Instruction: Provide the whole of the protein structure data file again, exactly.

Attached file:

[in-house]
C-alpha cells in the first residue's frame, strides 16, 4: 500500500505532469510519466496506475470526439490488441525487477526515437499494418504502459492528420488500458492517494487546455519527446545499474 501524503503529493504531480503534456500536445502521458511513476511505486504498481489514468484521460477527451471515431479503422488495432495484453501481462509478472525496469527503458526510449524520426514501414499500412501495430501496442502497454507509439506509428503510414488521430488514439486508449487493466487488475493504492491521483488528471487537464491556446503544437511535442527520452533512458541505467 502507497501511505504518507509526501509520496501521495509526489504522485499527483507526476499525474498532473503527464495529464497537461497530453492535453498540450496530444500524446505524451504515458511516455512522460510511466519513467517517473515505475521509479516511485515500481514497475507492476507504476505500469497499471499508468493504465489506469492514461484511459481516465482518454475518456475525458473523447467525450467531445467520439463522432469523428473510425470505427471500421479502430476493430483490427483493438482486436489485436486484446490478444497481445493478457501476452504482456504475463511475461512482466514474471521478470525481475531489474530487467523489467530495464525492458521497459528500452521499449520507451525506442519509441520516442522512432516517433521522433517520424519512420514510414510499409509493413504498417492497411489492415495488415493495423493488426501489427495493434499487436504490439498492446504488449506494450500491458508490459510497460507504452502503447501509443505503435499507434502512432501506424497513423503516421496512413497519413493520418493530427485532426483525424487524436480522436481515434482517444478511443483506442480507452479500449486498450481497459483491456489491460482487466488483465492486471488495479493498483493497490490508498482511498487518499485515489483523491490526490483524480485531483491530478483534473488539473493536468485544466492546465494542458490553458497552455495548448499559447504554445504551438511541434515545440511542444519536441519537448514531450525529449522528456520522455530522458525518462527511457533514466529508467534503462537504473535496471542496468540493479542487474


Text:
[in-house]
C-alpha cells in the first residue's frame, strides 16, 4: 500500500505532469510519466496506475470526439490488441525487477526515437499494418504502459492528420488500458492517494487546455519527446545499474 501524503503529493504531480503534456500536445502521458511513476511505486504498481489514468484521460477527451471515431479503422488495432495484453501481462509478472525496469527503458526510449524520426514501414499500412501495430501496442502497454507509439506509428503510414488521430488514439486508449487493466487488475493504492491521483488528471487537464491556446503544437511535442527520452533512458541505467 502507497501511505504518507509526501509520496501521495509526489504522485499527483507526476499525474498532473503527464495529464497537461497530453492535453498540450496530444500524446505524451504515458511516455512522460510511466519513467517517473515505475521509479516511485515500481514497475507492476507504476505500469497499471499508468493504465489506469492514461484511459481516465482518454475518456475525458473523447467525450467531445467520439463522432469523428473510425470505427471500421479502430476493430483490427483493438482486436489485436486484446490478444497481445493478457501476452504482456504475463511475461512482466514474471521478470525481475531489474530487467523489467530495464525492458521497459528500452521499449520507451525506442519509441520516442522512432516517433521522433517520424519512420514510414510499409509493413504498417492497411489492415495488415493495423493488426501489427495493434499487436504490439498492446504488449506494450500491458508490459510497460507504452502503447501509443505503435499507434502512432501506424497513423503516421496512413497519413493520418493530427485532426483525424487524436480522436481515434482517444478511443483506442480507452479500449486498450481497459483491456489491460482487466488483465492486471488495479493498483493497490490508498482511498487518499485515489483523491490526490483524480485531483491530478483534473488539473493536468485544466492546465494542458490553458497552455495548448499559447504554445504551438511541434515545440511542444519536441519537448514531450525529449522528456520522455530522458525518462527511457533514466529508467534503462537504473535496471542496468540493479542487474